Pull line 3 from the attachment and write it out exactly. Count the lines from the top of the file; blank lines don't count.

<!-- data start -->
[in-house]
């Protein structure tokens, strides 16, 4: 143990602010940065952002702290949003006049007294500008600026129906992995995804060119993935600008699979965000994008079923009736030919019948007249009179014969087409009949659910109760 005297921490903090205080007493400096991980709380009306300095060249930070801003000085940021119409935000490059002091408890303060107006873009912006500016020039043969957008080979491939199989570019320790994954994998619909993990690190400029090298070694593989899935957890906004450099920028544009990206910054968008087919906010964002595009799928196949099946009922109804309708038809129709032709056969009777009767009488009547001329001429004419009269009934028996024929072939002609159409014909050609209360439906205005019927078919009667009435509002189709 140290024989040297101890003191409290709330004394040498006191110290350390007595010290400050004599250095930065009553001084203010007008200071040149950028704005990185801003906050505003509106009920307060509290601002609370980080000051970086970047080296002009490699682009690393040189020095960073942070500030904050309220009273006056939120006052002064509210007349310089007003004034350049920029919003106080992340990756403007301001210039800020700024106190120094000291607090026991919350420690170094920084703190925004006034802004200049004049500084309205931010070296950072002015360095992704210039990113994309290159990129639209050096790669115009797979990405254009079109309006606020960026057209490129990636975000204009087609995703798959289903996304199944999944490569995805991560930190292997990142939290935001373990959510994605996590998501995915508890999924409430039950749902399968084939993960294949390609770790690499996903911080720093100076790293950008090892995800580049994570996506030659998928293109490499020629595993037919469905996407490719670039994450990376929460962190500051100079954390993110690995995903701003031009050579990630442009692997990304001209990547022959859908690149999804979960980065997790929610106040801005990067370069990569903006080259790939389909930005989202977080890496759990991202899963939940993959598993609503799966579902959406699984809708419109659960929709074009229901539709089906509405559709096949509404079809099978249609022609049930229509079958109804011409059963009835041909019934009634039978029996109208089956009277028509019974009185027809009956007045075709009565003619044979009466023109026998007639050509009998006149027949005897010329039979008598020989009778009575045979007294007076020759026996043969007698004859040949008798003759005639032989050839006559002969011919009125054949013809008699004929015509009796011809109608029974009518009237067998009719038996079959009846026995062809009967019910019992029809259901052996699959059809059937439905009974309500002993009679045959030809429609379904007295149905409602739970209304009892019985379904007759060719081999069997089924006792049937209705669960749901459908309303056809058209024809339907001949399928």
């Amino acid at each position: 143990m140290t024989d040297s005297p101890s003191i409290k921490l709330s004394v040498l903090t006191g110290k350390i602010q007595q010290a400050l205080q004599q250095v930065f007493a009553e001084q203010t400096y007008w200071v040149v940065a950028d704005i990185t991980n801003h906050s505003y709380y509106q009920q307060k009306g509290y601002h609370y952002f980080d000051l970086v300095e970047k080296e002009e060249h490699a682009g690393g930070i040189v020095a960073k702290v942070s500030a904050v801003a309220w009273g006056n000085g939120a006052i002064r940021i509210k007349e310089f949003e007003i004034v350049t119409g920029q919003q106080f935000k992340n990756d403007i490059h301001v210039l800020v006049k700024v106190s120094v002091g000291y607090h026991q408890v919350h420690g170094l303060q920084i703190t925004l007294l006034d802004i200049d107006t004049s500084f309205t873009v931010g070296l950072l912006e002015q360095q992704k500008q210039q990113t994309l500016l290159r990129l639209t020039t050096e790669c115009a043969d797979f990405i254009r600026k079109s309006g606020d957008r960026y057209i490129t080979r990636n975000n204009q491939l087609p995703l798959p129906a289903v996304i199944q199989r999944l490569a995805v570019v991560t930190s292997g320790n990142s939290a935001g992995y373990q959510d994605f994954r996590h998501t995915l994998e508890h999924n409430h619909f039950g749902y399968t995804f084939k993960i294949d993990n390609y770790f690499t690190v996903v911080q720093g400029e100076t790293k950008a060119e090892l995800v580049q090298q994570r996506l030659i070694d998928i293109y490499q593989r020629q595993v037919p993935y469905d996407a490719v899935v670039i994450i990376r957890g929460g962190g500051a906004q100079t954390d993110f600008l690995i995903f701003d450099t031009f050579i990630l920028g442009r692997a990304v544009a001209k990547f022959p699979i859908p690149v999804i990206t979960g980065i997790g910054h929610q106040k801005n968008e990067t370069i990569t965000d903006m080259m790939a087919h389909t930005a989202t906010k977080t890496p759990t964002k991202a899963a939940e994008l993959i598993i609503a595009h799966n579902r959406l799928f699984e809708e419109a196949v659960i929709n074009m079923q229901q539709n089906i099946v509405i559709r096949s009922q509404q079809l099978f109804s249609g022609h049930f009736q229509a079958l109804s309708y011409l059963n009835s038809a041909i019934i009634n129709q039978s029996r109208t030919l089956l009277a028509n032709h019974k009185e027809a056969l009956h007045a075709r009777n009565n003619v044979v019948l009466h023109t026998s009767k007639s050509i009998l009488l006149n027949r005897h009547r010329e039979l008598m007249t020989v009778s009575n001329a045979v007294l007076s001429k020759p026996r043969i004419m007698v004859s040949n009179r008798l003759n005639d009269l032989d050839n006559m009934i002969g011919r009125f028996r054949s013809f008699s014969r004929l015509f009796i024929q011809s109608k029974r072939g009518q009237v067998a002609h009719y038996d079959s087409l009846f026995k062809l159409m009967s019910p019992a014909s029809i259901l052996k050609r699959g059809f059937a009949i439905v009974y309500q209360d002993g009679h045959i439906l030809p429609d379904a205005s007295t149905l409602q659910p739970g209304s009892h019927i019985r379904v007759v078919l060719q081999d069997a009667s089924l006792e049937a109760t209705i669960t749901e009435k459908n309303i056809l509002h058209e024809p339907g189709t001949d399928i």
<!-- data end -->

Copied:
């Amino acid at each position: 143990m140290t024989d040297s005297p101890s003191i409290k921490l709330s004394v040498l903090t006191g110290k350390i602010q007595q010290a400050l205080q004599q250095v930065f007493a009553e001084q203010t400096y007008w200071v040149v940065a950028d704005i990185t991980n801003h906050s505003y709380y509106q009920q307060k009306g509290y601002h609370y952002f980080d000051l970086v300095e970047k080296e002009e060249h490699a682009g690393g930070i040189v020095a960073k702290v942070s500030a904050v801003a309220w009273g006056n000085g939120a006052i002064r940021i509210k007349e310089f949003e007003i004034v350049t119409g920029q919003q106080f935000k992340n990756d403007i490059h301001v210039l800020v006049k700024v106190s120094v002091g000291y607090h026991q408890v919350h420690g170094l303060q920084i703190t925004l007294l006034d802004i200049d107006t004049s500084f309205t873009v931010g070296l950072l912006e002015q360095q992704k500008q210039q990113t994309l500016l290159r990129l639209t020039t050096e790669c115009a043969d797979f990405i254009r600026k079109s309006g606020d957008r960026y057209i490129t080979r990636n975000n204009q491939l087609p995703l798959p129906a289903v996304i199944q199989r999944l490569a995805v570019v991560t930190s292997g320790n990142s939290a935001g992995y373990q959510d994605f994954r996590h998501t995915l994998e508890h999924n409430h619909f039950g749902y399968t995804f084939k993960i294949d993990n390609y770790f690499t690190v996903v911080q720093g400029e100076t790293k950008a060119e090892l995800v580049q090298q994570r996506l030659i070694d998928i293109y490499q593989r020629q595993v037919p993935y469905d996407a490719v899935v670039i994450i990376r957890g929460g962190g500051a906004q100079t954390d993110f600008l690995i995903f701003d450099t031009f050579i990630l920028g442009r692997a990304v544009a001209k990547f022959p699979i859908p690149v999804i990206t979960g980065i997790g910054h929610q106040k801005n968008e990067t370069i990569t965000d903006m080259m790939a087919h389909t930005a989202t906010k977080t890496p759990t964002k991202a899963a939940e994008l993959i598993i609503a595009h799966n579902r959406l799928f699984e809708e419109a196949v659960i929709n074009m079923q229901q539709n089906i099946v509405i559709r096949s009922q509404q079809l099978f109804s249609g022609h049930f009736q229509a079958l109804s309708y011409l059963n009835s038809a041909i019934i009634n129709q039978s029996r109208t030919l089956l009277a028509n032709h019974k009185e027809a056969l009956h007045a075709r009777n009565n003619v044979v019948l009466h023109t026998s009767k007639s050509i009998l009488l006149n027949r005897h009547r010329e039979l008598m007249t020989v009778s009575n001329a045979v007294l007076s001429k020759p026996r043969i004419m007698v004859s040949n009179r008798l003759n005639d009269l032989d050839n006559m009934i002969g011919r009125f028996r054949s013809f008699s014969r004929l015509f009796i024929q011809s109608k029974r072939g009518q009237v067998a002609h009719y038996d079959s087409l009846f026995k062809l159409m009967s019910p019992a014909s029809i259901l052996k050609r699959g059809f059937a009949i439905v009974y309500q209360d002993g009679h045959i439906l030809p429609d379904a205005s007295t149905l409602q659910p739970g209304s009892h019927i019985r379904v007759v078919l060719q081999d069997a009667s089924l006792e049937a109760t209705i669960t749901e009435k459908n309303i056809l509002h058209e024809p339907g189709t001949d399928i």